As every other thing in this world, bootstrapping also comes with its own sets of pros and cons. The advantages of bootstrapping are that it allows flexibility of operations and decision making in the hands of the promoters, also their stake in the entity is not diluted which fosters chances of high returns for them over the years; but financial management lays the concept of risk and reward going hand in hand, hence high returns are also acquainted with high risks. A successful bootstrapped startup requires a sound business idea backed by personal fundings, future trajectory of revenue outlines and how these could be re-channelised into the startup for funding the further growth activities. Starting a venture and bringing it to thriving fruition takes a great deal of patience, perseverance, sound business ethics and like-mindedness of management personnels to achieve the objectives.

Startups that are funded by Venture capitalists, angel investors etc have huge piles of investments to allocate towards the desired outcome whereas bootstrapped startups have to plan their bag of tricks as per their budgets and to the best of one’s abilities to achieve the goals with minimum allocation of the investable corpus. Hence at times bootstrapped startups get delayed gratification whereas funded startups can reach the skies in a shorter span of time if things go bang on as per the plans. Bootstrapping as a funding alternative is not feasible for asset heavy and capital intensive business models, for example consider a startup who wishes to explore the upcoming 2-W EV markets in India and wishes to manufacture and source these vehicles to logistic hubs like flipkart, amazon, zomato etc. It is very unlikely that for such a business model a promoter will opt for bootstrapping.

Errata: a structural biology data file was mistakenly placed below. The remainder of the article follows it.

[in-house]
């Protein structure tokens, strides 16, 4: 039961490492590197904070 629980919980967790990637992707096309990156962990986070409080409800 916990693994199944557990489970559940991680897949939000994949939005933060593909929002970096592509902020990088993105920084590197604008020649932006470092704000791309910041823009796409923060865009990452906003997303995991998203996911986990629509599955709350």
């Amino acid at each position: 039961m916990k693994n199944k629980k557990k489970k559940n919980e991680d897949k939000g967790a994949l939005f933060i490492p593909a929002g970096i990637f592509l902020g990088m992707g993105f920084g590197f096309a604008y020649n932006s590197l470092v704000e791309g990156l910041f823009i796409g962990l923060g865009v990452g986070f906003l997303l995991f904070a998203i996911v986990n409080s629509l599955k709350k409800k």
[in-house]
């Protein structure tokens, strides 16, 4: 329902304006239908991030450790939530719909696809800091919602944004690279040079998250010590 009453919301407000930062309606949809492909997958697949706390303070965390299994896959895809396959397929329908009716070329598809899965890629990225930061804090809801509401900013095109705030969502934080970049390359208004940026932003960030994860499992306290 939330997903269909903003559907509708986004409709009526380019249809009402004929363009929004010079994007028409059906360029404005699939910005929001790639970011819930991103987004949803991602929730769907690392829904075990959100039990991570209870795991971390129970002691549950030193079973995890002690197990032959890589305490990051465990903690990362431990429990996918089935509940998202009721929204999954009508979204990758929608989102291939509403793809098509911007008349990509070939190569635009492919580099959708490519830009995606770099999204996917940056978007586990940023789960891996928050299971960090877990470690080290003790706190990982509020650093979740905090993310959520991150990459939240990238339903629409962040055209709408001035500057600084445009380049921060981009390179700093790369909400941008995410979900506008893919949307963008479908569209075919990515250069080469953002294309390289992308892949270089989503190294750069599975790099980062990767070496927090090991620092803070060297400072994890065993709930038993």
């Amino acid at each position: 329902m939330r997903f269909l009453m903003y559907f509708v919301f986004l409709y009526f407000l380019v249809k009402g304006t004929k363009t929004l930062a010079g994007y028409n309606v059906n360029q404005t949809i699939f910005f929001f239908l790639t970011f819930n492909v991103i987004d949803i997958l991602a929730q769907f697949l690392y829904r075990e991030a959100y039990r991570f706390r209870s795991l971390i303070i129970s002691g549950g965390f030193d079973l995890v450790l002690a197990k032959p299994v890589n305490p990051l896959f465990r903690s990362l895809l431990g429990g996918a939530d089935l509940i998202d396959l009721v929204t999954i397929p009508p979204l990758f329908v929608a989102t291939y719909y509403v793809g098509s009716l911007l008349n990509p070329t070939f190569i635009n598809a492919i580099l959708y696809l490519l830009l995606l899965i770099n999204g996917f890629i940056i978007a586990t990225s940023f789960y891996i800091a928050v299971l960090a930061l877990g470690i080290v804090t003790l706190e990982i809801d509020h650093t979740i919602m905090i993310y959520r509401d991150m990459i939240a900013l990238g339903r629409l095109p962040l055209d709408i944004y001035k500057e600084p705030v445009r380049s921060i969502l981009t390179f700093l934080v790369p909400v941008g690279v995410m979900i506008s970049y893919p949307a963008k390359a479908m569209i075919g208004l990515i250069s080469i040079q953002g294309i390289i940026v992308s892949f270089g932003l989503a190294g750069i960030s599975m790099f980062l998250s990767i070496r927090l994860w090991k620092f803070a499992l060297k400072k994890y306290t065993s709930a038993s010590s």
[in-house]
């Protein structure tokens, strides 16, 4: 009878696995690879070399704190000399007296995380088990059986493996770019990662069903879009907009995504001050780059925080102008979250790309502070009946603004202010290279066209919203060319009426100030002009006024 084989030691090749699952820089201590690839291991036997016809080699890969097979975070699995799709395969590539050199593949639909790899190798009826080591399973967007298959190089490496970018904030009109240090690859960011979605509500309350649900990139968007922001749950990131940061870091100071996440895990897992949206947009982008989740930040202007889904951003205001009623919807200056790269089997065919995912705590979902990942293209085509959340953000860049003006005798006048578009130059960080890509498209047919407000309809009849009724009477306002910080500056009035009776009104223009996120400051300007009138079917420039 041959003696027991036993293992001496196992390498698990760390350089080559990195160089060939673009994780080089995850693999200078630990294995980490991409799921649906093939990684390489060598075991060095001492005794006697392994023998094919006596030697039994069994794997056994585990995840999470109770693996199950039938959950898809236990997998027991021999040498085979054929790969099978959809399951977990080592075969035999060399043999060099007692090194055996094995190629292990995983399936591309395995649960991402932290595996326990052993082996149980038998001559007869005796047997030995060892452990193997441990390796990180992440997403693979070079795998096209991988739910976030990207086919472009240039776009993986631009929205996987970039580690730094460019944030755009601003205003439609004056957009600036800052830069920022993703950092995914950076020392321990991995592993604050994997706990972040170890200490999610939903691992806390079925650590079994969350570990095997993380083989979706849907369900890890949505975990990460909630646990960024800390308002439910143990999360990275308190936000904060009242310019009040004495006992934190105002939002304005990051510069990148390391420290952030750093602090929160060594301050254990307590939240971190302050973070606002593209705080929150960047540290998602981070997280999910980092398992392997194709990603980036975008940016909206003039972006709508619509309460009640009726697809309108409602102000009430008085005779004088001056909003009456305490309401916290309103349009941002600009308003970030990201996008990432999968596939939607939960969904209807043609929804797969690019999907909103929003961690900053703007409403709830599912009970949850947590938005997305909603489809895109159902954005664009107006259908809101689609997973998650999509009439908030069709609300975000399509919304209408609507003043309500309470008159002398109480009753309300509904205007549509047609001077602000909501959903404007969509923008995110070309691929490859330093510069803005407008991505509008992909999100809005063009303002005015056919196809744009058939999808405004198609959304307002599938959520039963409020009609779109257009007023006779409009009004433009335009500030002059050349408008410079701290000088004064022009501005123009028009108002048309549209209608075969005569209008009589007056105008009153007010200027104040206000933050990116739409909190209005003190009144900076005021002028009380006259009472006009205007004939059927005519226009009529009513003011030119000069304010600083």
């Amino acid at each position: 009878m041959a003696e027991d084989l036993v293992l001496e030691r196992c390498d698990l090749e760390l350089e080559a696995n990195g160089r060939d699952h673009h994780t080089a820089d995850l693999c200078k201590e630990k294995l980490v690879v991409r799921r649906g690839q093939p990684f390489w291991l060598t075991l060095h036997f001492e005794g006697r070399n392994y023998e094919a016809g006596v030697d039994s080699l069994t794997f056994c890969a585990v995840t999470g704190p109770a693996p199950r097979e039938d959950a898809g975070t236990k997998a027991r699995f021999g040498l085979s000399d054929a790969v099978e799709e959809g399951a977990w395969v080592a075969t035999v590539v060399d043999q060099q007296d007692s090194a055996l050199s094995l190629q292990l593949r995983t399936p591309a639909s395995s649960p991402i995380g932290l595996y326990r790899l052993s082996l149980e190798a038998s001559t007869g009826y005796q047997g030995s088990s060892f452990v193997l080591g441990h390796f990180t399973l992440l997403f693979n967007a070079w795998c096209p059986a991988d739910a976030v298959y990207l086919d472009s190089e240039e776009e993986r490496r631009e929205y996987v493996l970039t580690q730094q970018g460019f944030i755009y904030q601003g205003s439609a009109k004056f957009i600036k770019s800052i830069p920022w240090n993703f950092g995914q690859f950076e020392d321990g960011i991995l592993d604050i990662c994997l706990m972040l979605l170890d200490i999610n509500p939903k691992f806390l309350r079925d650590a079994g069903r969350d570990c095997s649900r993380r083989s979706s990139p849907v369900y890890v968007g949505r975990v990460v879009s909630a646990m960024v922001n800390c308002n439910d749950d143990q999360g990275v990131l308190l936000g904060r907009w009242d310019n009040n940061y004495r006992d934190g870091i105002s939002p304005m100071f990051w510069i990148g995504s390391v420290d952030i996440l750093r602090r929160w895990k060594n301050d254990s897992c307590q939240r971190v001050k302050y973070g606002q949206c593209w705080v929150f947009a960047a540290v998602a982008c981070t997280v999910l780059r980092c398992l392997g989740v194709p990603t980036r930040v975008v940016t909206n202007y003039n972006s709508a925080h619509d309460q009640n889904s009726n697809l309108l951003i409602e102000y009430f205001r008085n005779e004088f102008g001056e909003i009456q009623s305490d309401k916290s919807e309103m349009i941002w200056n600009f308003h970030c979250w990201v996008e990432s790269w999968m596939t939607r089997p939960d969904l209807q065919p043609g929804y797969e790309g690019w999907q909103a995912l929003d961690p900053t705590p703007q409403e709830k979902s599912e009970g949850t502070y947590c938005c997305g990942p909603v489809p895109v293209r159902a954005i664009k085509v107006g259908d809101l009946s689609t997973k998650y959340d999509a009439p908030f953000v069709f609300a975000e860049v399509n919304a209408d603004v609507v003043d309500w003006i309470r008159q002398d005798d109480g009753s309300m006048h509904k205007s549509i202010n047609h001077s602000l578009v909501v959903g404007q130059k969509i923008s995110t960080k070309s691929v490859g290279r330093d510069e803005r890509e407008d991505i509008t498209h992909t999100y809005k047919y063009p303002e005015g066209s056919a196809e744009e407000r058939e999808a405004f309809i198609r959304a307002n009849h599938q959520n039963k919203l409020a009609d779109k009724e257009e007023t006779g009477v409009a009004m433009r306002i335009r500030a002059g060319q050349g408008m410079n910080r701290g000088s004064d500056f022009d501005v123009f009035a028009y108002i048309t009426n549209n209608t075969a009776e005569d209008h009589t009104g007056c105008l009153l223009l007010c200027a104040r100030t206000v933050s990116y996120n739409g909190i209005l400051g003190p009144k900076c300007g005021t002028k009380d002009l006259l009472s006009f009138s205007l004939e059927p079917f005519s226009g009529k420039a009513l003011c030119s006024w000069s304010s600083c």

Top Bootstrapped Startups

Now that we have a gist of what bootstrapped startups mean, let us glance through a few success stories that have had their golden days  without looking for funding alternatives-:

Zerodha: Founded by Nithin Kamath, Zerodha was incorporated in 2010 and is headquartered in Bangalore. The company currently is valued at over $1 billion, is the largest brokerage firm in India by active client base and contributes more than 15% of daily retail volumes across all Indian stock exchanges. While speaking to the public at large the CEO has time and again said that a big reason for the success of the brand has been its low dependency on external parties whether for IT funding or for funding.

He said that initially, bootstrapping was not an option but the only arrow in the quilt since raising funding was very gruelling, but later when the business model took pace they got funding opportunities but they wanted to continue their freedom of operations and act as per their guts hence they preferred being bootstrapped.